By Max Devantier —
James Story wrote a song for his sister after her death. How could he possibly have known that the same song would save his life?
James contracted Covid-19 in March, in the early stages of the outbreak in America when doctors still did not know much about the pandemic. He very nearly died.
“I had become septic. I started dialysis because the kidneys were failing,” James recounts on a CBN video. “From there it was pretty much downhill.”
James felt chills and fever in March of this year, when Covid first broke out in the U.S. He went to the ER, but doctors, not diagnosing Covid, sent him home. Over the weekend, he grew worse and had to be taken to the hospital.
For several weeks, he went in and out of consciousness and remained on a ventilator for 15 days. His vitals got progressively worse. His kidneys were breaking down, so he required hemodialysis. Among the many afflicted by Covid, his was one of the most severe.
Meanwhile, his friends from church set up a prayer page on Facebook, and the Gallatin, Tennessee Methodist church entreated God on behalf of the retired college music professor.
As he lingered near death, James didn’t just waste his downtime in the hospital. “I took advantage of the time that I had away to meditate and read scriptures and become closer to God,” he says.
That’s when he got a vision.
“I felt like I was in a grave, and I was trying to pull myself up (out of the grave) to the sunlight,” he remembers. “I felt as though I saw the face of God and He was reaching out his hand to me. All I could do was bow down and worship.”
Meanwhile, doctors were concerned the damage would be permanent, which required the installation of a tracheostomy feeding tube.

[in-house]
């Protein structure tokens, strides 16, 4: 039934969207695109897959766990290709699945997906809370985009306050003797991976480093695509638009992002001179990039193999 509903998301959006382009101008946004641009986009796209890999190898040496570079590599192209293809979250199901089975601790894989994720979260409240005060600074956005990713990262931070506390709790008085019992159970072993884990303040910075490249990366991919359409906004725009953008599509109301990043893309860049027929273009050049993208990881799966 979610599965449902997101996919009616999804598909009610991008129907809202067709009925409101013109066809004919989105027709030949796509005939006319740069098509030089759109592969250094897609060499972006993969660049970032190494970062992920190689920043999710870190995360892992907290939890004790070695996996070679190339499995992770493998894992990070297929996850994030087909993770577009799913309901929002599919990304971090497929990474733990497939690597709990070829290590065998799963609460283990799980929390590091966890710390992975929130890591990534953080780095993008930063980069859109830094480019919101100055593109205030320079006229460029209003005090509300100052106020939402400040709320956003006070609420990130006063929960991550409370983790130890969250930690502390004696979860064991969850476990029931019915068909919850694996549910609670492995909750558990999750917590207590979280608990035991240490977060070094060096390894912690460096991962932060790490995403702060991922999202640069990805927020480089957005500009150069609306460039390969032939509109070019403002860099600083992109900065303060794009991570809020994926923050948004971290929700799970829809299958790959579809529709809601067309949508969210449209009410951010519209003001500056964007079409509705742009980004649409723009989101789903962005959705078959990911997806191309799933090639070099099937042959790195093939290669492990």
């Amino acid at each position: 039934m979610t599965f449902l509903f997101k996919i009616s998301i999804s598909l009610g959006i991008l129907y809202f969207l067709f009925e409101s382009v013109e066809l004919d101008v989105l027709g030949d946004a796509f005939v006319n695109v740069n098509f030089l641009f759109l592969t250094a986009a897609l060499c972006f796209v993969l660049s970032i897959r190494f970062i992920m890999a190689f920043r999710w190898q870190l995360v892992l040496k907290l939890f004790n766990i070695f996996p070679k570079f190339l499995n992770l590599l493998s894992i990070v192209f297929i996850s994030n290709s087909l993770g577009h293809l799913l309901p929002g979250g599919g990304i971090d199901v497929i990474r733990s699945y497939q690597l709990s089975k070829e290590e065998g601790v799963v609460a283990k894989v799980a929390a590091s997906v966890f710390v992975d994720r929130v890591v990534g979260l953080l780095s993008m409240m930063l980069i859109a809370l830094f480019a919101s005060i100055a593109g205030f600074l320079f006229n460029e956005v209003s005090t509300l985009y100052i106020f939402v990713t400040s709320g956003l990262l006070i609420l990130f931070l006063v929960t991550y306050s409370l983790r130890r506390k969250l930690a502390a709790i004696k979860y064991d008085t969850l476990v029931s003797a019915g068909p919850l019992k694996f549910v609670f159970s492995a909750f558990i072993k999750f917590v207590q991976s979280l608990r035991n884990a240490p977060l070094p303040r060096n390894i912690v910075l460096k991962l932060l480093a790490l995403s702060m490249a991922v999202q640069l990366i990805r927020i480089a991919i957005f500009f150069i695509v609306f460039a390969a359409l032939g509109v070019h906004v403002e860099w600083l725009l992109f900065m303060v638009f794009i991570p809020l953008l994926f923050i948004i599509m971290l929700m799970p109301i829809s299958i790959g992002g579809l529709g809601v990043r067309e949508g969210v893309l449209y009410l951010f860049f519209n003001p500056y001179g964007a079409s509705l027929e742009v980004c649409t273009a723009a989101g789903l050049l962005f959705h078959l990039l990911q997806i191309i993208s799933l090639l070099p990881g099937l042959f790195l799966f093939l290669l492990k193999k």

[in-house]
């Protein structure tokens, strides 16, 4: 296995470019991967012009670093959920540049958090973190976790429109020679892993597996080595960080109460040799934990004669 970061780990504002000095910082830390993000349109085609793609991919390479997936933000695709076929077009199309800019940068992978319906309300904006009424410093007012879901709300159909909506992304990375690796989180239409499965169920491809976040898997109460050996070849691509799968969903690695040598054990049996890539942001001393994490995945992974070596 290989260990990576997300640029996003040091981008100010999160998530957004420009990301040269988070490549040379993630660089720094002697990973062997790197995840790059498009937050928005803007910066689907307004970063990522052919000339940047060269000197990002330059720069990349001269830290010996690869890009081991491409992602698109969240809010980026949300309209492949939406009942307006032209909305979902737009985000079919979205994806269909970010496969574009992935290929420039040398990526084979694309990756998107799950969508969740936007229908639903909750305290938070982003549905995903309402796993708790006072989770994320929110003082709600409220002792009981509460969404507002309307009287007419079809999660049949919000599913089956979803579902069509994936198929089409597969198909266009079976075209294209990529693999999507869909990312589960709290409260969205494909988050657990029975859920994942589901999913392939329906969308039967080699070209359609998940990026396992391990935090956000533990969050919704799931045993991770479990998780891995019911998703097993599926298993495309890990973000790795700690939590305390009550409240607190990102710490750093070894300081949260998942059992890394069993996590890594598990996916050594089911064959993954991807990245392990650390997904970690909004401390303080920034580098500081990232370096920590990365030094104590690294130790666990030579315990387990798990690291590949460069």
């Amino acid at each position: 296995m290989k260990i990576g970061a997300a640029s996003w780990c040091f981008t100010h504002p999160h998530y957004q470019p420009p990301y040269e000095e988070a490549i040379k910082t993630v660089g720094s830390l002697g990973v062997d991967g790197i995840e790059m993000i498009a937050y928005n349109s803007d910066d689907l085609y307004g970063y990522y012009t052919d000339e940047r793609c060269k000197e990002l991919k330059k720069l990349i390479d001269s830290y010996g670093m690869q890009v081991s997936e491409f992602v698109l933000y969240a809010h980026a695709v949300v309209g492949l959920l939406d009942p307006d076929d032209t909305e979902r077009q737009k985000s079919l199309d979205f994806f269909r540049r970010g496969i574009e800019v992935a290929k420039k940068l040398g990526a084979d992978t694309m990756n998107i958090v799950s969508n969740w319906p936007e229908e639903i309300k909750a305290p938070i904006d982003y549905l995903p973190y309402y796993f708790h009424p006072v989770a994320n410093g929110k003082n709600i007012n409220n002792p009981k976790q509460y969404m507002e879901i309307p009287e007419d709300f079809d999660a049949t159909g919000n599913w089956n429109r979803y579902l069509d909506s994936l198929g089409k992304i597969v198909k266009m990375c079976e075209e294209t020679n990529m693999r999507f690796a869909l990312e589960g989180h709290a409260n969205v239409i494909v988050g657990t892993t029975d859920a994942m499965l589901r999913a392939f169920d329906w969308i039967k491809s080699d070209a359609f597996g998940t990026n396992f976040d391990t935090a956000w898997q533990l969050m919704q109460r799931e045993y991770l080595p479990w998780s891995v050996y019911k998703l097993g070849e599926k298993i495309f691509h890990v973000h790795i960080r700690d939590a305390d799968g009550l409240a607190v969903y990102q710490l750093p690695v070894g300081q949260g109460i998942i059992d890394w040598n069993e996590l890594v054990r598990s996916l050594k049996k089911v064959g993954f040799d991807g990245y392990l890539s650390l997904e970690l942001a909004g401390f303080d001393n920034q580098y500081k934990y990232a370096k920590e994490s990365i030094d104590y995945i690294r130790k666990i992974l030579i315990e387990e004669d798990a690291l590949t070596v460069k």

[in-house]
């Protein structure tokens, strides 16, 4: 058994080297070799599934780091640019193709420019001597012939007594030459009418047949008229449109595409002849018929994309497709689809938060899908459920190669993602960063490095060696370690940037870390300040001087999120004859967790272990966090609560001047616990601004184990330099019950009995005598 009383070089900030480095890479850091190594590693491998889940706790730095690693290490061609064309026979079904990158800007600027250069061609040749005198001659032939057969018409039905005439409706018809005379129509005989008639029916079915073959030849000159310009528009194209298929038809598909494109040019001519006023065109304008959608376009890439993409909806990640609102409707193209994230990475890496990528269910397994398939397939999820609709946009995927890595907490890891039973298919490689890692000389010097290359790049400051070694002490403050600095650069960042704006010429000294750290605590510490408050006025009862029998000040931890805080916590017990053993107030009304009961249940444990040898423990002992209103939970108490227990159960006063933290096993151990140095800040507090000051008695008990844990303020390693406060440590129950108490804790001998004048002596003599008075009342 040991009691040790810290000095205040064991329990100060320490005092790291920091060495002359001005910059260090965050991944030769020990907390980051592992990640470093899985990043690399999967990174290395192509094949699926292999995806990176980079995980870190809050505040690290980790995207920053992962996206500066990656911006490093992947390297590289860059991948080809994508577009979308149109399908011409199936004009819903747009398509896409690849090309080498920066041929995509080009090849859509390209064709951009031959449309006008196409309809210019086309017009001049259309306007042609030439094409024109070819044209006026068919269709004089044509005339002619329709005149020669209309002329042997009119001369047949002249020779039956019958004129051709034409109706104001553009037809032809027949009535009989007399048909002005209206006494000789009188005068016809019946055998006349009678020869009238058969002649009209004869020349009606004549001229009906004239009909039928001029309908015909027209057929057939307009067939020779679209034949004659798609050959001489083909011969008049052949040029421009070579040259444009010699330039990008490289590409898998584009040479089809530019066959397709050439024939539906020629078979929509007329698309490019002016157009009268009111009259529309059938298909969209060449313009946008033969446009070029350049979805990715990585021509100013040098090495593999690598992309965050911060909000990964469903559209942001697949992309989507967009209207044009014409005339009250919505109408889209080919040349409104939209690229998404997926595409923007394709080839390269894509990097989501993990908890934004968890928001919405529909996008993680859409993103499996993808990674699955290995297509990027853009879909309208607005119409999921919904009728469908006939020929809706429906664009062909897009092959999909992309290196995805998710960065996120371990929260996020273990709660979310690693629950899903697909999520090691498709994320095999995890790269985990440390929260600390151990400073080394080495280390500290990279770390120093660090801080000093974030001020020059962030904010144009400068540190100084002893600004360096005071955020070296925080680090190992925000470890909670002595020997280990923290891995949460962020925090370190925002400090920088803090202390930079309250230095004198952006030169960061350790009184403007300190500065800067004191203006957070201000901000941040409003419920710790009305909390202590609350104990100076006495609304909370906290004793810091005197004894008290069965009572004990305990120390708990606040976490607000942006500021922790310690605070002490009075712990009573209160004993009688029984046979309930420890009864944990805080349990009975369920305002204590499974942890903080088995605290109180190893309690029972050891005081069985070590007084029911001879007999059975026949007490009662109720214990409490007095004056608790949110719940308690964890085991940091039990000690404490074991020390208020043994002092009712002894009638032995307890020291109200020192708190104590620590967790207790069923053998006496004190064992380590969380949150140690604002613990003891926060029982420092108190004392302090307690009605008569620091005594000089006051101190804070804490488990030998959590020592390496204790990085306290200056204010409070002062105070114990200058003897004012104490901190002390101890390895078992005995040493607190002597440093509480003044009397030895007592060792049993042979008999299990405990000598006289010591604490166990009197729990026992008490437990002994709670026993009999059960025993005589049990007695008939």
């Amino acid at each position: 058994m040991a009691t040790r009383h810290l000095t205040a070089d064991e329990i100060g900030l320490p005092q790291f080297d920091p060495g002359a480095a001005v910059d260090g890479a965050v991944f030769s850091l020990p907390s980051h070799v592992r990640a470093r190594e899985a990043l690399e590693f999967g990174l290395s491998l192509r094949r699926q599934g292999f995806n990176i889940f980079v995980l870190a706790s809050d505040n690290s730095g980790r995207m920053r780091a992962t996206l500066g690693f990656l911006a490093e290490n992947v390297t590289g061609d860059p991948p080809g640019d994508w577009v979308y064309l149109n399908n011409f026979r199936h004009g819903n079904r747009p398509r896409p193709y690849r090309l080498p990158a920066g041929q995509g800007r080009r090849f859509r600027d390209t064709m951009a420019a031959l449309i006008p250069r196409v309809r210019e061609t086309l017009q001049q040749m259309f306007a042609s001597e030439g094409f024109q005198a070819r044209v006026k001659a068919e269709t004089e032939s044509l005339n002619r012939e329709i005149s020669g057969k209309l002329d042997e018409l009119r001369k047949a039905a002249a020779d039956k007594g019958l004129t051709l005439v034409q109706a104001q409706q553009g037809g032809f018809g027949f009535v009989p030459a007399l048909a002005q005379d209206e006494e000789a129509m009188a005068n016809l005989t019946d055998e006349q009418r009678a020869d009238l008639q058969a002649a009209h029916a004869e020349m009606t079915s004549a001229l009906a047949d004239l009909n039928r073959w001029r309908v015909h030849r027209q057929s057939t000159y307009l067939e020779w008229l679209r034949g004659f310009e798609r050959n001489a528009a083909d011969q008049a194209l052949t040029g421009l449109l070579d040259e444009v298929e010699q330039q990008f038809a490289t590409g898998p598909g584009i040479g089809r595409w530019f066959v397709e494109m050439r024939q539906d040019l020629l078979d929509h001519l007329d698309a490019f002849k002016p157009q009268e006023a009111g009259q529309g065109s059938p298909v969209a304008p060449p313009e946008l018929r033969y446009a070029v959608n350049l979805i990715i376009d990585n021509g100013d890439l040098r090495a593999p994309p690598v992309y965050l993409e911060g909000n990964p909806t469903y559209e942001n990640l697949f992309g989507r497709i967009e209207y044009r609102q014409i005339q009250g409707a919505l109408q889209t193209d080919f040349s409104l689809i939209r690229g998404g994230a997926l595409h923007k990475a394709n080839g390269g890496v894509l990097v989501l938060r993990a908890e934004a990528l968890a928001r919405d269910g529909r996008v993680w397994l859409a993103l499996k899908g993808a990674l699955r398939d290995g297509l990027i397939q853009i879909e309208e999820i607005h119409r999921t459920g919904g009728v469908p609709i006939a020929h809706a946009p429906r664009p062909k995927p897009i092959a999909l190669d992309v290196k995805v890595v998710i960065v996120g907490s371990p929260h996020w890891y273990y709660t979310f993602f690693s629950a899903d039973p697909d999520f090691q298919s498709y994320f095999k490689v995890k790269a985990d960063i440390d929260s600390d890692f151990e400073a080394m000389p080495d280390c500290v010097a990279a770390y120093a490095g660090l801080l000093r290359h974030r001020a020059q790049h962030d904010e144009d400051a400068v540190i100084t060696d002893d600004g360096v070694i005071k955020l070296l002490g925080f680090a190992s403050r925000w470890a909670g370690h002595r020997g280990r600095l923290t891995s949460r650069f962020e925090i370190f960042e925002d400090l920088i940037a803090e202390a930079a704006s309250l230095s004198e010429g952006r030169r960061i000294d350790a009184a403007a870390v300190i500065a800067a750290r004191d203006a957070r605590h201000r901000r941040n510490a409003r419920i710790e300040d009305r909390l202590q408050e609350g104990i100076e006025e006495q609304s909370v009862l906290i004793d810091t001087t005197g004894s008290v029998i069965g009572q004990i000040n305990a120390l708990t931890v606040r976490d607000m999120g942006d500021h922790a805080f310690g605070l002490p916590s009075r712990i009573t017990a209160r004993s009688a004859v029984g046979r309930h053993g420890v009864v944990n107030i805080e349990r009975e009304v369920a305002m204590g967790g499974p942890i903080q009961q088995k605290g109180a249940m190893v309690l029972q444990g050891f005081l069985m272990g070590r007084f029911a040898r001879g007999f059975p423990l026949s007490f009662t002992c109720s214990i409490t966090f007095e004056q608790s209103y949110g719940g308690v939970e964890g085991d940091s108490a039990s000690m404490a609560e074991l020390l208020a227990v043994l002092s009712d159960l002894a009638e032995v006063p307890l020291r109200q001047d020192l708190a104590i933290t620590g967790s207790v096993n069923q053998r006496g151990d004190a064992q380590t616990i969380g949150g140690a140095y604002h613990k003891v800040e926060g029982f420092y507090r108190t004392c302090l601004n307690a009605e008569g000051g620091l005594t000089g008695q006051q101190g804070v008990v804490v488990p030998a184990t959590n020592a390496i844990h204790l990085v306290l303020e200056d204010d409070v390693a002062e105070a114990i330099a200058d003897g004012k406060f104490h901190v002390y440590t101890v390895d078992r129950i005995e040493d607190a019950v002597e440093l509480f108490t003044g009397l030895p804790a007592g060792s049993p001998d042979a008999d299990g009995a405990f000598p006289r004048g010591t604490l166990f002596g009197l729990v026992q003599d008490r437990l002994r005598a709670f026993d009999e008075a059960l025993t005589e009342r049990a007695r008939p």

In all, James spent 71 days in the hospital.
Eventually, doctors wanted to get him off the ventilator. But James was attached to the easy breathing like a security blanket. He became agitated over the potential loss of the ventilator.
Then he remembered the song he wrote several months earlier for his deceased sister. It helped sustain him. It was a song about the church’s mission statement: to show love in words and deeds, in truth and action, he says.
“There were times that I was fighting not wanting to have the vent taken out, but over a series of a few days, as someone was playing, I finally calmed down and they were able to remove the ventilation and I was breathing pretty much on my own,” he says.
The recovery began. His kidneys recovered. He credits prayer for an almost total restoration of health.
“He could have died and I think that God spared him,” says Laura Youngman, nurse practitioner at the Hendersonville Tristar Medical Center where he was treated. “He’s just a wonderful success story to his faith and to the excellent health care that he received.”
At his homecoming, the church choir sang “Oh Happy Day.”
“I don’t consider myself lucky,” he says. “I consider myself blessed.”
If you want to know more about a personal relationship with God, go here
Max Devantier studies at the Lighthouse Christian Academy in Santa Monica.